recommended when an abscess is present.
Simple technique to drain a paronychial abscess
involves lifting the nail fold with the tip of a 21- or
23-gauge needle.
Techniques in Hand and Upper Extremity Surgery 9(2):120121, 2005
Chronic Paronychia
SCC
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Chronic Paronychia
Treatment of chronic paronychia includes avoiding
exposure to contact irritants and appropriate
management of underlying inflammation or
infection.
Treatment: Topical antifungal agent or Topical
steroids
Patient profile
Name: x
Chart number: 19270226
Gender: male
Age: 61 years old
Admission date: 2011/11/30
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Past History
Coronary artery disease, TVD s/p CABG
Mitral valve s/p mitral valvuloplasty
Complete AV block with symptomatic
bradycardia s/p permanent pacemaker
Type 2 diabetes mellitus
End stage renal disease under CAPD
Hypertension
PAOD of lower extremities
Present illness
Paronychia visited other clinics, partial nail removal
was done
An unhealing wound on his right middle finger since
1.5 months ago.
Pain (+) and tenderness (+)
Gangrenous change with pus formation of the nail
fold skin
Wound debridement on 2011/10/5
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Present illness
After discharge, ischemia change and pain on right
middle finger persisted
CTA revealed severe PAOD over right radial artery
CTA (11/20)
Multifocal stenosis of
radial arteries. Severe
atherosclerosis.
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CXR (11/30)
Operation (12/01)
ProcedureBypass surgery of right hand
Operative Findings:
Radial artery distal part still pulsated bleeding after
incision
Large size cephalic vein was harvested
Bypass from brachial artery to distal radial artery
Post-OP pulsation(+), doppler checking (+)
Cephalic vein graft
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Operation figure
Cephalic vein
(18cm in length),
graft reversed for
antegrade blood
flow.
End to side
anastomosis,
diameter: 8 mm.
Post-op 1 week
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Local debridement (12/11)
Post-op 2 weeks
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Follow-up
3 months later
Patent of vein graft,
but native radial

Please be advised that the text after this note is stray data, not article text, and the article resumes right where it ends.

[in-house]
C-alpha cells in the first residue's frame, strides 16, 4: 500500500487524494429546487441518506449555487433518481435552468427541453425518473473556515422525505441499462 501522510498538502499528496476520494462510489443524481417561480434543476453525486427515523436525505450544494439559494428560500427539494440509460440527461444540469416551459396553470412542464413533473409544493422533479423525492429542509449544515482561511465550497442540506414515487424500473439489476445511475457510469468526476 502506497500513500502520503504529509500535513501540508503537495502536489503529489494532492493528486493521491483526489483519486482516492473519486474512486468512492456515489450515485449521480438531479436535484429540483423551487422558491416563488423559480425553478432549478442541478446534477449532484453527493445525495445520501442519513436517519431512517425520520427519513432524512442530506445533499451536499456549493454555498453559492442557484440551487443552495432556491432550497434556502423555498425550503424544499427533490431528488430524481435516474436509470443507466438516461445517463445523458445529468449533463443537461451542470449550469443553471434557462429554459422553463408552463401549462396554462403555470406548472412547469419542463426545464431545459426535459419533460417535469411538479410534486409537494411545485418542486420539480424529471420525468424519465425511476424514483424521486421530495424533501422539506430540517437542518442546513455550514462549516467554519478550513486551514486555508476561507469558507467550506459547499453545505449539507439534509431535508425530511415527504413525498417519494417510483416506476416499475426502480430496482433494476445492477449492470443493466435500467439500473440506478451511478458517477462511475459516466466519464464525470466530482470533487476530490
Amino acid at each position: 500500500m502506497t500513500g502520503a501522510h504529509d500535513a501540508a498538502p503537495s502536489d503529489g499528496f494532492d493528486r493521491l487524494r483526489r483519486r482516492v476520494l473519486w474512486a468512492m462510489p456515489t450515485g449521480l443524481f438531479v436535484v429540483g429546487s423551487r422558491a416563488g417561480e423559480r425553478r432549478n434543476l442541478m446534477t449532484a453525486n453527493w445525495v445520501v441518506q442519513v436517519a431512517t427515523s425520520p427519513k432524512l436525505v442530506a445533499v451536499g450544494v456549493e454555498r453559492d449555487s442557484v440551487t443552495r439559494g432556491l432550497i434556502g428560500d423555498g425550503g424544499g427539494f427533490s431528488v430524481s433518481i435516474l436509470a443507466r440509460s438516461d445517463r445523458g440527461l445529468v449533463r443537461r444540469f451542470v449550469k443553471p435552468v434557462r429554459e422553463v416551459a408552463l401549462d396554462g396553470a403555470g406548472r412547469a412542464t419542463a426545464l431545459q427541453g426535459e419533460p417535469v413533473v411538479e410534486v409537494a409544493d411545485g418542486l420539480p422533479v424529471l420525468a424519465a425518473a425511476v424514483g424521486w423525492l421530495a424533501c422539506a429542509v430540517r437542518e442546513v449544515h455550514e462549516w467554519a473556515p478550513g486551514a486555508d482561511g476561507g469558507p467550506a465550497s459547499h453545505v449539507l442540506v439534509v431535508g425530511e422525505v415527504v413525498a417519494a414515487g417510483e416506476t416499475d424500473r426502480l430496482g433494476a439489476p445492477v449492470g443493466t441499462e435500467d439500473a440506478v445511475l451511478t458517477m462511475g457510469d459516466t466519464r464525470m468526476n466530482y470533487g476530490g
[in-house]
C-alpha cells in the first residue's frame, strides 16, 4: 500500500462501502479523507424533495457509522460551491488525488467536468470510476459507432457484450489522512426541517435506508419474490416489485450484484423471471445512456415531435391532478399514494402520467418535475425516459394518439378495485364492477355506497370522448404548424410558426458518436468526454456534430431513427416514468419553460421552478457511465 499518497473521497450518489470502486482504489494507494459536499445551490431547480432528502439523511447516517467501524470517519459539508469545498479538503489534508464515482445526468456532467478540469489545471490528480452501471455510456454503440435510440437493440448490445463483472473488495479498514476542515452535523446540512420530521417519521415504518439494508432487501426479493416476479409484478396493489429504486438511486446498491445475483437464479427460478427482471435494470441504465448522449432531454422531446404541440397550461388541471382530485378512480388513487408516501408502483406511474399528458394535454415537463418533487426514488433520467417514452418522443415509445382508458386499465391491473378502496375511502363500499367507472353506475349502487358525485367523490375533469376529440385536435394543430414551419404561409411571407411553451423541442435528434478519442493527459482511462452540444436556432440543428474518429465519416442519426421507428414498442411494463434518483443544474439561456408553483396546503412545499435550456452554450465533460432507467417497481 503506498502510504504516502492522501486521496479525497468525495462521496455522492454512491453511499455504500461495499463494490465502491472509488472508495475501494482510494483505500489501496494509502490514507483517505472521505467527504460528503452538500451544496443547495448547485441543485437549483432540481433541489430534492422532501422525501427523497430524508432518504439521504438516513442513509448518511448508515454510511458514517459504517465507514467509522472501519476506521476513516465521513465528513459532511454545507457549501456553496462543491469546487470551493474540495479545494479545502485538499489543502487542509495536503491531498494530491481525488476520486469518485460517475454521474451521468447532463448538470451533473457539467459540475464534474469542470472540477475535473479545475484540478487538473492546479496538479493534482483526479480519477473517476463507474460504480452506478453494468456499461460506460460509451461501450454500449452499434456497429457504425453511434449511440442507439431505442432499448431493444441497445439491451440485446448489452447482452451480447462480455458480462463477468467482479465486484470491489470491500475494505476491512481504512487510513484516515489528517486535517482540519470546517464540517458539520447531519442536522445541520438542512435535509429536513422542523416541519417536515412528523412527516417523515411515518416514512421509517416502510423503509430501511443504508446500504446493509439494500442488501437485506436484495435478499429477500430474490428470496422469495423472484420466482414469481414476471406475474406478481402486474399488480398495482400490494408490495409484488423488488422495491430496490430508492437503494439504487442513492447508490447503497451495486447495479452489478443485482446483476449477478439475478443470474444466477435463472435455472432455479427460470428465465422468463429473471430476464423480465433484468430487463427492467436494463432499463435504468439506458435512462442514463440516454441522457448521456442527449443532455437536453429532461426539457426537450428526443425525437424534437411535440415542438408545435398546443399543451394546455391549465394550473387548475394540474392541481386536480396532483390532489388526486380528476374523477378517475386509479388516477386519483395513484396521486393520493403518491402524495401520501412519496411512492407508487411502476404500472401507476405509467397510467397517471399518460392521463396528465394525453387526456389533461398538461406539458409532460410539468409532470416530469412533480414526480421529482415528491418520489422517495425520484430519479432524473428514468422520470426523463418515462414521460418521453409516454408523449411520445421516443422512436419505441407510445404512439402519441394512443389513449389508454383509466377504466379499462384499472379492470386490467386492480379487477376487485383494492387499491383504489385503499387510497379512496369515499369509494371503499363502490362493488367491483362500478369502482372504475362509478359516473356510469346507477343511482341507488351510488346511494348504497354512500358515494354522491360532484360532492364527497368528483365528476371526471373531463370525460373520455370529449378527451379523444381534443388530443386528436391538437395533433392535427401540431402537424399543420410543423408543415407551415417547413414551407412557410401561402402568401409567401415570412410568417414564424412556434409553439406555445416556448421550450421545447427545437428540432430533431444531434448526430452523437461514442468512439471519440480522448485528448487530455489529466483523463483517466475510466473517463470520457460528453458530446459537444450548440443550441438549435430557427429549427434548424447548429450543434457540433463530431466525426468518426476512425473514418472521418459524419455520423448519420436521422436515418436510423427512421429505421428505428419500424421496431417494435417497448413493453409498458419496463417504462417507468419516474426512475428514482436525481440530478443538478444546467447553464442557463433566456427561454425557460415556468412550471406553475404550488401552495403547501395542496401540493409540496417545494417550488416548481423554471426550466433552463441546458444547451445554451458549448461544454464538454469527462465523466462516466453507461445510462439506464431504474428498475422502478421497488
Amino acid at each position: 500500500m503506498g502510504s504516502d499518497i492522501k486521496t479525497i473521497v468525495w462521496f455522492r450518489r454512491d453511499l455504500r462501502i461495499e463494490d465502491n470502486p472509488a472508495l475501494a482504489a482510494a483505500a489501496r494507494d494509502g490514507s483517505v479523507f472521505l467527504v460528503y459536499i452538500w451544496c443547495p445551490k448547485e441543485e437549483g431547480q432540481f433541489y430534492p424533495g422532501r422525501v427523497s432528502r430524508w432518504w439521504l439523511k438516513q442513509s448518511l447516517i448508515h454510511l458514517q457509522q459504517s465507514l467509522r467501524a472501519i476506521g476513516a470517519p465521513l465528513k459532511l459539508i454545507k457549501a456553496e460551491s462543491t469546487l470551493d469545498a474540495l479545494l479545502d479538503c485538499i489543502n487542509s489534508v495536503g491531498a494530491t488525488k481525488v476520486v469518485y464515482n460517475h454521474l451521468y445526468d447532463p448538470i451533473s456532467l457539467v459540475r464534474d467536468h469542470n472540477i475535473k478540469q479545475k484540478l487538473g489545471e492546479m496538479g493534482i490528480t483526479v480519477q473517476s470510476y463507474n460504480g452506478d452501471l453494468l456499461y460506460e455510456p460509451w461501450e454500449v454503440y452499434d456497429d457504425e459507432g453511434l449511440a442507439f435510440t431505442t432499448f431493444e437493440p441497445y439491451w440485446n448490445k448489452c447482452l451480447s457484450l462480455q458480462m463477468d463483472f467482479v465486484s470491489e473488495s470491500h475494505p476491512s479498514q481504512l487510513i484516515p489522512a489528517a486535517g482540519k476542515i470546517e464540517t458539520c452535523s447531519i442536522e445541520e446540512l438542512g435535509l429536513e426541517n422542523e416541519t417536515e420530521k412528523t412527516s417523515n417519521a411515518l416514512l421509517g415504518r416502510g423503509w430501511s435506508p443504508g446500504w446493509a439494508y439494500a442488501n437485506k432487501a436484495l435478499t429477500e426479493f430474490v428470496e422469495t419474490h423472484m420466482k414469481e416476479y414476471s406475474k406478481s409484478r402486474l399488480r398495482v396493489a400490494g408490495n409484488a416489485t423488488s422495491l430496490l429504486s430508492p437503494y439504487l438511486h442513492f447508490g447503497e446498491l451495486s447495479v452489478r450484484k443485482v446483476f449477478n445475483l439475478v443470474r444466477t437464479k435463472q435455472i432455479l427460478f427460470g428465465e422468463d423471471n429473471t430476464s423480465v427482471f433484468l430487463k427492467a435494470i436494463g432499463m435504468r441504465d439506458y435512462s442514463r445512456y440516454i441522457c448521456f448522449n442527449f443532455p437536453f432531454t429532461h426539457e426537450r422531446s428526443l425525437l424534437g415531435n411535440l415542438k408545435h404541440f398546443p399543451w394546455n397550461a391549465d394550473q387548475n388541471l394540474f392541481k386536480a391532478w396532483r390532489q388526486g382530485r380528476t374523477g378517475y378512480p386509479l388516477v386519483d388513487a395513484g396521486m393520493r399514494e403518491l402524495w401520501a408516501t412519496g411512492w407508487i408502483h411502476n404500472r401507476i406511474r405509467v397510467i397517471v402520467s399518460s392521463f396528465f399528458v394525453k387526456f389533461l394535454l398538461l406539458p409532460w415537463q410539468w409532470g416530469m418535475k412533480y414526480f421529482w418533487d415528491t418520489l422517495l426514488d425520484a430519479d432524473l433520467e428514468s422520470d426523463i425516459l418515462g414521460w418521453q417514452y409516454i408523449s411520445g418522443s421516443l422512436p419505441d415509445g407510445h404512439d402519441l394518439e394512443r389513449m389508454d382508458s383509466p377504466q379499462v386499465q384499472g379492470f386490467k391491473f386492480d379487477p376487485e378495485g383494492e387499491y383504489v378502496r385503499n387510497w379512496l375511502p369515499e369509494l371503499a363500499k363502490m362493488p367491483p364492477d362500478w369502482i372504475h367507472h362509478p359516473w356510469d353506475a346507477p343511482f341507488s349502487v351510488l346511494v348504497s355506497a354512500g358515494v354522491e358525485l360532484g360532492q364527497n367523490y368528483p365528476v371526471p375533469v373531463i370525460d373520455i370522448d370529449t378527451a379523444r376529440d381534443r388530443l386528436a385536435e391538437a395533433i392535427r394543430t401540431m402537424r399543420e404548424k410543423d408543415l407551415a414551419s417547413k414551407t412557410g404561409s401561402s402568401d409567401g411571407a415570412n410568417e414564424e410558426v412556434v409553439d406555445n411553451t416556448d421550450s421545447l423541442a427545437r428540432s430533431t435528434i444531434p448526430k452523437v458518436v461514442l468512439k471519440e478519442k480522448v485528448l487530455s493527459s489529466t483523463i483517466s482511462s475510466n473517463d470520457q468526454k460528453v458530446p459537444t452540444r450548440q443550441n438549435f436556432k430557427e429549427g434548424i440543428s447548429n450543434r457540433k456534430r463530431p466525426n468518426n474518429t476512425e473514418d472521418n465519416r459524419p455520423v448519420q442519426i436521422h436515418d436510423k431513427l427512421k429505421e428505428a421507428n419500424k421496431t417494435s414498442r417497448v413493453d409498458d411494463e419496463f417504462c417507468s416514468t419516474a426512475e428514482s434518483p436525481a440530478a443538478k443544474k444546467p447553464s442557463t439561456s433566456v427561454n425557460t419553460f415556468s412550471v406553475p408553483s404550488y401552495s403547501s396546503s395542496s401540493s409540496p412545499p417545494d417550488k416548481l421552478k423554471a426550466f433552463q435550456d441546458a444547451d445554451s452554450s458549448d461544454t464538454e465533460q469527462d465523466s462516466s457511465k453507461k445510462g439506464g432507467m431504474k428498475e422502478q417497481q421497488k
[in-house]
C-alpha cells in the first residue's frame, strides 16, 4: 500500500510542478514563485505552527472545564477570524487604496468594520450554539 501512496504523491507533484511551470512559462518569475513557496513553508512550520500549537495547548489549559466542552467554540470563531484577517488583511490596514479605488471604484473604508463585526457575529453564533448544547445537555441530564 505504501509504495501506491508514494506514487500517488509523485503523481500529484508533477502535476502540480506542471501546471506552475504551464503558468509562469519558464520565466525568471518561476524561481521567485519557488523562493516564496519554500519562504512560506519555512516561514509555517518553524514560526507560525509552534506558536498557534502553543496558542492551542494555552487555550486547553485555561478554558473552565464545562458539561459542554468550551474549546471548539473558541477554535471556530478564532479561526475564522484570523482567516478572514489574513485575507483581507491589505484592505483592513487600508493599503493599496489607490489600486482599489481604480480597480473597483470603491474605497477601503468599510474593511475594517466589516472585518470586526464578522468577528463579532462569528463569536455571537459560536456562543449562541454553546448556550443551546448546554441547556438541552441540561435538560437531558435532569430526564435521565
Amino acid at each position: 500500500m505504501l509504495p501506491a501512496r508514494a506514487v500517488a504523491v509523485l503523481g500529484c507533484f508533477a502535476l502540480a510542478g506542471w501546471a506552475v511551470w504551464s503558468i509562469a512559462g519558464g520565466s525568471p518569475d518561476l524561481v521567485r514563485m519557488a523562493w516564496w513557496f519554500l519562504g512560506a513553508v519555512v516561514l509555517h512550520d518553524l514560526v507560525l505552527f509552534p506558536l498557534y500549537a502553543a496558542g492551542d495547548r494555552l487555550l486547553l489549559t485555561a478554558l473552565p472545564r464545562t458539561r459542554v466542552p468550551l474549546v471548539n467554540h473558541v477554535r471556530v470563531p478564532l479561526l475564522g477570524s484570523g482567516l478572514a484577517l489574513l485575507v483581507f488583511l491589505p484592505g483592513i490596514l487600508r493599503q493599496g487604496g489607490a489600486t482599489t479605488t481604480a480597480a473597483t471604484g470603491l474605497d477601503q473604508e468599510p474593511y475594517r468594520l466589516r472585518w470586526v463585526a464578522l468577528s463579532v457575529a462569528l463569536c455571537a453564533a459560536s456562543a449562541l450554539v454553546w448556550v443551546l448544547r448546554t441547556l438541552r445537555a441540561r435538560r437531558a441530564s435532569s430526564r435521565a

artery obliteration.
Wound healing, rest
pain decrease
11/20/2011 2/18/2012
Introduction
Peripheral arterial occlusion disease (PAOD) of
upper extremity requiring surgical revascularization
is an uncommon condition.
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Introduction
Symptomatic upper extremity arterial occlusive
disease is uncommon because of the abundant
collateral network and the infrequency of
atherosclerosis in the upper extremity. Patients who
present with upper extremity ischemia range from
young adults with nonatherosclerotic causes to
elderly patients with atherosclerosis.
Etiology of hand PAOD
Acute ischemia
Thromboembolism (cardiac origin 72.2%)
Traumatic & iatrogenic vascular injury
Chronic ischemia
Atherosclerotic vascular disease
Previously untreated trauma
Thoracic outlet obstruction
Subclavian steal syndrome
Connective tissue disorders
Vasculitis
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Symptoms of PAOD
Exercise intolerance
Rest pain
Tissue loss (Gangrene)
Revascularization
Upper extremity arterial reconstruction
First reported by Garrett et al in 1965
Thromboembolectomy
Bypass surgery
As a result of the relative rarity of these procedures, however, no
single large series exists.
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Feb-8-2012
2012/11/1 2012/11/3
64y/o, F
Type 2 diabetes mellitus
End stage renal disease under
H/D for 6 years
Hypertension
A-V shunt op , bil upper limbs
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2012/11/5 2012/11/8
2012/11/27 2012/12/8
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2012/12/10 2012/12/19
2013/6/27
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Conclusion
Hand infections are diverse, and vary in etiology
Hand infections have potential for serious morbidity
Early identigfication and aggressive operative and
medical therapy should be combined
Thanks for your attention!